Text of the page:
Symmetric vs. Asymmetric Punishment Regimes for Bribery
Max Planck Institute for Research on Collective Goods; University of Bonn - Faculty of Law & Economics; Universität Osnabrück - Faculty of Law
Sebastian J. Goerg
Florida State University - Department of Economics; Max Planck Society for the Advancement of the Sciences - Max Planck Institute for Research on Collective Goods
Max Planck Society for the Advancement of the Sciences - Max Planck Institute for Research on Collective Goods
January 1, 2012
MPI Collective Goods Preprint, No. 2012/1
In major legal orders such as UK, the U.S., Germany, and France, bribers and recipients face equally severe criminal sanctions. In contrast, countries like China, Russia, and Japan treat the briber more mildly. Given these differences between symmetric and asymmetric punishment regimes for bribery, one may wonder which punishment strategy is more effective in curbing corruption. For this purpose, we designed and ran a lab experiment in Bonn (Germany) and Shanghai (China) with exactly the same design. The results show that, in both countries, with symmetric punishment recipients are less likely to grant the socially undesirable favor, while bribers are more likely to report to the authorities with asymmetric punishment. In addition, when punishment was asymmetric, corrupt offers were significantly more likely in Shanghai, but not in Bonn. Our results suggest a tradeoff between deterrence and law enforcement. In a forward-looking perspective, lawmakers must decide which aim carries more weight.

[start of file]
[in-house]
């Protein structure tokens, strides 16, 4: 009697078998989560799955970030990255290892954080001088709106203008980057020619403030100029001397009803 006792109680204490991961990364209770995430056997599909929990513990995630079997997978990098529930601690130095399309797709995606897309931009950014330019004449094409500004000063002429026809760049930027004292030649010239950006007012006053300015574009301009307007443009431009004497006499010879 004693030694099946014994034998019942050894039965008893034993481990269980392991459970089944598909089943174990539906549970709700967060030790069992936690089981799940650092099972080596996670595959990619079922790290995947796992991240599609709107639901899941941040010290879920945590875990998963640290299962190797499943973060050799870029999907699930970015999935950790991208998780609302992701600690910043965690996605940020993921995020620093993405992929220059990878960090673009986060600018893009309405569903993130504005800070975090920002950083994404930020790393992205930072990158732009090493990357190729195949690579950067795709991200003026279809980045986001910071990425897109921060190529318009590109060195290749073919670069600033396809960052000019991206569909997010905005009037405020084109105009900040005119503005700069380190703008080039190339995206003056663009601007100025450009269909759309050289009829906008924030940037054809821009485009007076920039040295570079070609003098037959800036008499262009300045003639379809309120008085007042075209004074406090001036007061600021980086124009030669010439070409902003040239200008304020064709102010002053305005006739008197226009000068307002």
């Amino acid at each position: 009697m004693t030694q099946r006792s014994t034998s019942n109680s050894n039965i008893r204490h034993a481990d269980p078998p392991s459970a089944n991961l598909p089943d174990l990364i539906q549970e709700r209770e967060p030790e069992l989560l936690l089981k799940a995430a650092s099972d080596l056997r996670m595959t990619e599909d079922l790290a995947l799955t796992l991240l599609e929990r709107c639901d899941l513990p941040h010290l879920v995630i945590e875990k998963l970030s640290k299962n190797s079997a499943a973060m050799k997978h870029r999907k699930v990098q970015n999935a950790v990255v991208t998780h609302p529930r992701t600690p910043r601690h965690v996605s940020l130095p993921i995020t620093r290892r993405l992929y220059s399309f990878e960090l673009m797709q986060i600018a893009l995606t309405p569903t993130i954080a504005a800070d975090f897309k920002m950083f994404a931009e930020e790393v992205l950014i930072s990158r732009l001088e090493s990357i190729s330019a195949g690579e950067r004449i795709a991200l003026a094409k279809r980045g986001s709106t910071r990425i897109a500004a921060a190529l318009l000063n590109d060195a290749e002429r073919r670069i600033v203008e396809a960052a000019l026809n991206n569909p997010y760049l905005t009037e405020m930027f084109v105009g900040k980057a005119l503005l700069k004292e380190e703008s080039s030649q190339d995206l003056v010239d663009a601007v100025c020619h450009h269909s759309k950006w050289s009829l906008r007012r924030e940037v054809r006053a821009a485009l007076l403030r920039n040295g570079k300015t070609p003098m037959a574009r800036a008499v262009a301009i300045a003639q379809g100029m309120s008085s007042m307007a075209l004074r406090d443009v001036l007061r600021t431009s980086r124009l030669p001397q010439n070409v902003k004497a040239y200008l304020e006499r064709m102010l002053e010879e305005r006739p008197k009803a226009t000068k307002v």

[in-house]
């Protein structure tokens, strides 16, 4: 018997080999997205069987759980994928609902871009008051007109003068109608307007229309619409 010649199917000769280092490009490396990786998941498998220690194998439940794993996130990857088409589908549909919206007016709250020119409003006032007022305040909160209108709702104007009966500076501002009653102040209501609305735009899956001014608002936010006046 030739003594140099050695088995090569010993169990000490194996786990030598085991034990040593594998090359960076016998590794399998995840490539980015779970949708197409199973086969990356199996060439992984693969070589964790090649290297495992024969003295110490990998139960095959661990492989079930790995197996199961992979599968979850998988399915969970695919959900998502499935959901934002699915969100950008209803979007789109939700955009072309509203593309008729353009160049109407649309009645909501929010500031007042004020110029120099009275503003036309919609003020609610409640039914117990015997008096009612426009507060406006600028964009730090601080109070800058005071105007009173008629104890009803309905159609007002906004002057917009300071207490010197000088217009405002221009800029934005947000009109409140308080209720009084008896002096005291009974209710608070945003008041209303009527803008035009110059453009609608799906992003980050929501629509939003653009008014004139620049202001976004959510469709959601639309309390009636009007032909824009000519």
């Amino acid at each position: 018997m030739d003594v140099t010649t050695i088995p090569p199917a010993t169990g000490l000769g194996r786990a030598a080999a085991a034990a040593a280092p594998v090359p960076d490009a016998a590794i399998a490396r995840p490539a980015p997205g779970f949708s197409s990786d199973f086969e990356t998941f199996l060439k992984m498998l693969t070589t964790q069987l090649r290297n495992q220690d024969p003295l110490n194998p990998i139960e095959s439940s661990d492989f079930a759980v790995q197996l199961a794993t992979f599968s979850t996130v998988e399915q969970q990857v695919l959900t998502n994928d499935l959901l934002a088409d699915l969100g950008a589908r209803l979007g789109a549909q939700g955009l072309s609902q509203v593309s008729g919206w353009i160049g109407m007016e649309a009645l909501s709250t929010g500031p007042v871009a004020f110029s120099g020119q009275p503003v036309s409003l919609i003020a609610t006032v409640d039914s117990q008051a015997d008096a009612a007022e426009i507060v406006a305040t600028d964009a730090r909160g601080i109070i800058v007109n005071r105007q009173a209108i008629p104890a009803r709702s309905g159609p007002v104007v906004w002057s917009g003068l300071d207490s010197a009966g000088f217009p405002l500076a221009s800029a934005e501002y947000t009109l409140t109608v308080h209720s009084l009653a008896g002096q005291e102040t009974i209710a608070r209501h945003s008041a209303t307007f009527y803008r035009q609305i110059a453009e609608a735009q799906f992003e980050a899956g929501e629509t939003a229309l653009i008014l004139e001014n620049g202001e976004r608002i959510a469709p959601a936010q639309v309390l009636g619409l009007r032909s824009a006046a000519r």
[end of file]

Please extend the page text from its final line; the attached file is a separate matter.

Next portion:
Number of Pages in PDF File: 35
Keywords: Asymmetry, punishment, Bribery, Effectiveness, Legislation
JEL Classification: D02, K42, C91, D03, K14, D73working papers series
Date posted: January 13, 2012
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